NIGERIA: Proserve Energy installs off-grid for Ministry of Energy

By - Published on / Modified on

NIGERIA : Proserve Energy installe l’off-grid pour le ministère de l’Énergie© Rudmer Zwerver/Shutterstock

The Ministry of Energy is about to disconnect from the national electricity distribution grid. It will henceforth be powered by an off-grid system that Proserve Energy Services Limited is installing on the roof of the ministerial building.

It is unprecedented. Nigeria’s Ministry of Energy wants to turn its back on the national grid and operate entirely with its own electricity grid. The energy will be produced through an off-grid system currently being installed on the roof of the ministerial building. It is a mini-solar grid built by Proserve Energy Services Limited, a Nigerian company.

With an investment of $2.5 million, the Abuja-based company is building an off-grid system that will produce 750 kilowatts during the day and 75 kilowatts at night. The energy will then be sold to the Ministry. After a period of 10 years, the small power plant will be returned to the State.

A way to promote off-grid

If the information is controversial within the administration in Nigeria, it is because the price of the energy produced by the installation will be more affordable than that of the national grid. “The ultimate objective is to ensure the viability of this type of decentralised energy source and its integration into the energy mix. It is also an excellent opportunity that should be taken into account in the government’s sector rescue plan,” said Abba Ibrahim, Executive Director of Proserve Energy.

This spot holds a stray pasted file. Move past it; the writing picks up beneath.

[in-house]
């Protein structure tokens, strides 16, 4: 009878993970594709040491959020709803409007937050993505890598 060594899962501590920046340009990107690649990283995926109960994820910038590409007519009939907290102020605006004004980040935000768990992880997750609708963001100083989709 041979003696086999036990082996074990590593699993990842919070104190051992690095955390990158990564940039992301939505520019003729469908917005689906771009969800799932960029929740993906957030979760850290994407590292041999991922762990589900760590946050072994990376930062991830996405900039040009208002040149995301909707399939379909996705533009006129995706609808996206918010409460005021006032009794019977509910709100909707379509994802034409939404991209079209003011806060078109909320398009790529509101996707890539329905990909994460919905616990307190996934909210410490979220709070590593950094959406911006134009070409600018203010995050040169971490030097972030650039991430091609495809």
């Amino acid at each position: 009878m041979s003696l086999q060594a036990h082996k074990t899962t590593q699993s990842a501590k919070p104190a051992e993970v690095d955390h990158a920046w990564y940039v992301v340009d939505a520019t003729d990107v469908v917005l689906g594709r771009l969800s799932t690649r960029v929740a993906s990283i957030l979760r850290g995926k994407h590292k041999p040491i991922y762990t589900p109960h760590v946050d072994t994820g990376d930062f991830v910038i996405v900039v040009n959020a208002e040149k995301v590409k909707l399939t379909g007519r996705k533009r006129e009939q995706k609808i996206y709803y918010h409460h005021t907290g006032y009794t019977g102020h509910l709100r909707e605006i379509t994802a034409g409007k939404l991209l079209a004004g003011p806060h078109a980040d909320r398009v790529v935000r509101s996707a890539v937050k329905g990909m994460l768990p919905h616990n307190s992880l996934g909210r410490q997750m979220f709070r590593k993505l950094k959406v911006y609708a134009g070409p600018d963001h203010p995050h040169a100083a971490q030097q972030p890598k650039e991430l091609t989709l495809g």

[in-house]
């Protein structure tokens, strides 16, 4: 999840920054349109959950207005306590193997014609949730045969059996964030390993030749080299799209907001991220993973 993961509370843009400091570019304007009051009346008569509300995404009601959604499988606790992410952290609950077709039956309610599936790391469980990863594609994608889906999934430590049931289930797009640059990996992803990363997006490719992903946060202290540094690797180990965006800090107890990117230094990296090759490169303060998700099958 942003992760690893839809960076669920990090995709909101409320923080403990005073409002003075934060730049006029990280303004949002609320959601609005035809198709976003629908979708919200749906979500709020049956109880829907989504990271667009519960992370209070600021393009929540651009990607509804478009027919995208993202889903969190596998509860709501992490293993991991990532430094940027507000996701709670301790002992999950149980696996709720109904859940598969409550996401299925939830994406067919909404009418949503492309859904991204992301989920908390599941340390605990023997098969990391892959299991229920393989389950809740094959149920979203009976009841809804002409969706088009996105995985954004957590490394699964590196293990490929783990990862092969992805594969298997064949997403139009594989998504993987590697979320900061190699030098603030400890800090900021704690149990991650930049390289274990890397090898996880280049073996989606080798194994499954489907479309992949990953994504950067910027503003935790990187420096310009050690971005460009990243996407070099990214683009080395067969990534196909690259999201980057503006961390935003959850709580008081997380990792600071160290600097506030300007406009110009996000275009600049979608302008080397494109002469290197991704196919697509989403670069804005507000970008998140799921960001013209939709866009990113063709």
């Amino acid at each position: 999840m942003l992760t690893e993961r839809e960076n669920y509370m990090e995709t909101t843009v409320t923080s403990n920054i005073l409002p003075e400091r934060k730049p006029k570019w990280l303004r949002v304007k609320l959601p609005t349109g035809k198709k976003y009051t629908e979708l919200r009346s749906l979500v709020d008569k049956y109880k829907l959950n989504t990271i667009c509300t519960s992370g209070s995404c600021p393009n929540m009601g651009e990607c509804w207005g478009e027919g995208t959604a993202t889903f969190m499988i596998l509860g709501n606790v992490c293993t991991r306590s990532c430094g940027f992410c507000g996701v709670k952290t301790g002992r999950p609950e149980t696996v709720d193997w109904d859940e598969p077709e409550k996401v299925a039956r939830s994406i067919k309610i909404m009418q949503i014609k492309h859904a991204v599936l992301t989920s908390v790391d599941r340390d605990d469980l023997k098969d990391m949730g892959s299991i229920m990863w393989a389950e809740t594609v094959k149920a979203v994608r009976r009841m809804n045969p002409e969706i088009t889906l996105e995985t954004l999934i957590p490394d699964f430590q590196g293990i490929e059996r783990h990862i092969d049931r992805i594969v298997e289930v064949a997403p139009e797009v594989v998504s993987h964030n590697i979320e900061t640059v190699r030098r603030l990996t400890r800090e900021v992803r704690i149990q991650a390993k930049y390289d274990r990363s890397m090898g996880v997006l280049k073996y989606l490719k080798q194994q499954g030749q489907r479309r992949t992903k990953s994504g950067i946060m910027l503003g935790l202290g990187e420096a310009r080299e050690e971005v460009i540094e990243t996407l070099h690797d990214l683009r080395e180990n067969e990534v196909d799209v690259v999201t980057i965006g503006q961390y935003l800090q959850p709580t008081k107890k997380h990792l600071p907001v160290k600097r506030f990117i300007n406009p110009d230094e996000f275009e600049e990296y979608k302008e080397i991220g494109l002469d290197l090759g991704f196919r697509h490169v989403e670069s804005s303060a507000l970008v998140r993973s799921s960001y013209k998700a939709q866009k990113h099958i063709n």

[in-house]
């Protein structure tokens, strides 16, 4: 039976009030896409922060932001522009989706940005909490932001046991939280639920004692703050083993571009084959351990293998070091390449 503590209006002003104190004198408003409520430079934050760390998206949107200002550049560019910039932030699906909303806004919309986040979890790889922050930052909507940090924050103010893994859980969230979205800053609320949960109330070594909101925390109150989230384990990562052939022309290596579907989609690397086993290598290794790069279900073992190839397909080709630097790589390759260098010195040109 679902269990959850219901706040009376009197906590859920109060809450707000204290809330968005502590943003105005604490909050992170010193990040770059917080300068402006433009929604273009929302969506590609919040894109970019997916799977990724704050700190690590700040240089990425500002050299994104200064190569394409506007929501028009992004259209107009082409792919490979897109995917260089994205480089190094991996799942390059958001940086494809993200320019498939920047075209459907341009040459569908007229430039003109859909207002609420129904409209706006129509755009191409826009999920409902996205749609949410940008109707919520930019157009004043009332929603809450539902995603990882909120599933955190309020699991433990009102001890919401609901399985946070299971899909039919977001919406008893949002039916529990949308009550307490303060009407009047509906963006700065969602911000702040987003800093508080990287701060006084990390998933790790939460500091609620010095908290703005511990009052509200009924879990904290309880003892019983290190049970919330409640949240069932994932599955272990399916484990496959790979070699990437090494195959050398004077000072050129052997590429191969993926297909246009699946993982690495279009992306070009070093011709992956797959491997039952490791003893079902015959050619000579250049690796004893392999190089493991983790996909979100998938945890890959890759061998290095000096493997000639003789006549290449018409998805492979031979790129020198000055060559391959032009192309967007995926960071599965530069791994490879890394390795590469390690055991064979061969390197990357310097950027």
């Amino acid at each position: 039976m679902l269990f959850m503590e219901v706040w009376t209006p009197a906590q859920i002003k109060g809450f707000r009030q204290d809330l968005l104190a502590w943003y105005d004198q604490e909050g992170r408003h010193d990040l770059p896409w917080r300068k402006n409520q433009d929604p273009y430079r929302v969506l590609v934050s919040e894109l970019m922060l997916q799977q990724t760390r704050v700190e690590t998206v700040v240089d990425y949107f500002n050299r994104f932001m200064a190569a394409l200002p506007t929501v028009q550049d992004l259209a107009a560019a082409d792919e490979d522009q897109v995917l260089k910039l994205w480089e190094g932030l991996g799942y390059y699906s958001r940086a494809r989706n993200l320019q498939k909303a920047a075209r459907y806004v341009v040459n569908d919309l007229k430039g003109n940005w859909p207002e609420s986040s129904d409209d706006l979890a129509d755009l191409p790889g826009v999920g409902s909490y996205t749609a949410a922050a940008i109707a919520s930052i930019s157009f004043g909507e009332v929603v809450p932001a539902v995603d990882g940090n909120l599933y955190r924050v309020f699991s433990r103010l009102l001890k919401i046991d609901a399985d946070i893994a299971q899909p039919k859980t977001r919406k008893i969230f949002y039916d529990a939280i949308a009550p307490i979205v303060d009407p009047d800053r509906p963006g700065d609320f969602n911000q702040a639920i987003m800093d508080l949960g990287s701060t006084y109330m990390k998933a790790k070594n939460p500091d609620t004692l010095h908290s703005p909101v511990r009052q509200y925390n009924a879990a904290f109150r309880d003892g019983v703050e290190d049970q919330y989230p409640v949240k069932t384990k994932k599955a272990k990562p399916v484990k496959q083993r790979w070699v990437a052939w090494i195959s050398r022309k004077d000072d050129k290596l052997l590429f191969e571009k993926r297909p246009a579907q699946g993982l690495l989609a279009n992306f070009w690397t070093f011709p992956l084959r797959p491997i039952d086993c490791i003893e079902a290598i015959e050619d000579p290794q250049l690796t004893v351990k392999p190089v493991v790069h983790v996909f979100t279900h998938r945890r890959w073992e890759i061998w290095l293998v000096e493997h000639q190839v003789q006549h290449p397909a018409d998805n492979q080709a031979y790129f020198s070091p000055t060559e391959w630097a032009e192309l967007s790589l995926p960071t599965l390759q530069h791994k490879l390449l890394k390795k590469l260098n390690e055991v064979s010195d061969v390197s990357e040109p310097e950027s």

Through the initiative, the Ministry of Energy wants to encourage public administration, public and private companies, producers and the general public to use the off-grid, in a country where access to electricity is still reduced to 30% of the 80 million population, according to the World Bank; a shortage that the government is determined to fill. It encourages the establishment of companies that offer solar solutions at a lower cost for the population.

This is the case of Azuri Technologies, which has partnered with Niger Delta Power Holding Company (NDPHC) to provide mini-grids to 20,000 households in rural areas of Nigeria. The families will pay their bills according to the “pay-as-you-go” model, i.e. by use, thanks to mobile banking, which is highly developed on the territory and in several African countries.

Both companies benefit from the Nigerian government’s ambitious policy to increase energy production from renewable sources from 13% in 2015, 23% in 2025 and 36% in 2030. This includes the contribution of private companies….

Jean Marie Takouleu

More on the same theme

More on the same area

We respect your privacy

When you browse on this site, cookies and other technologies collect data to enhance your experience and personalize the content you see. Visit our Privacy Policy to learn more. By clicking "Accept", you agree to this use of cookies and data.

Newsletter AFRIK 21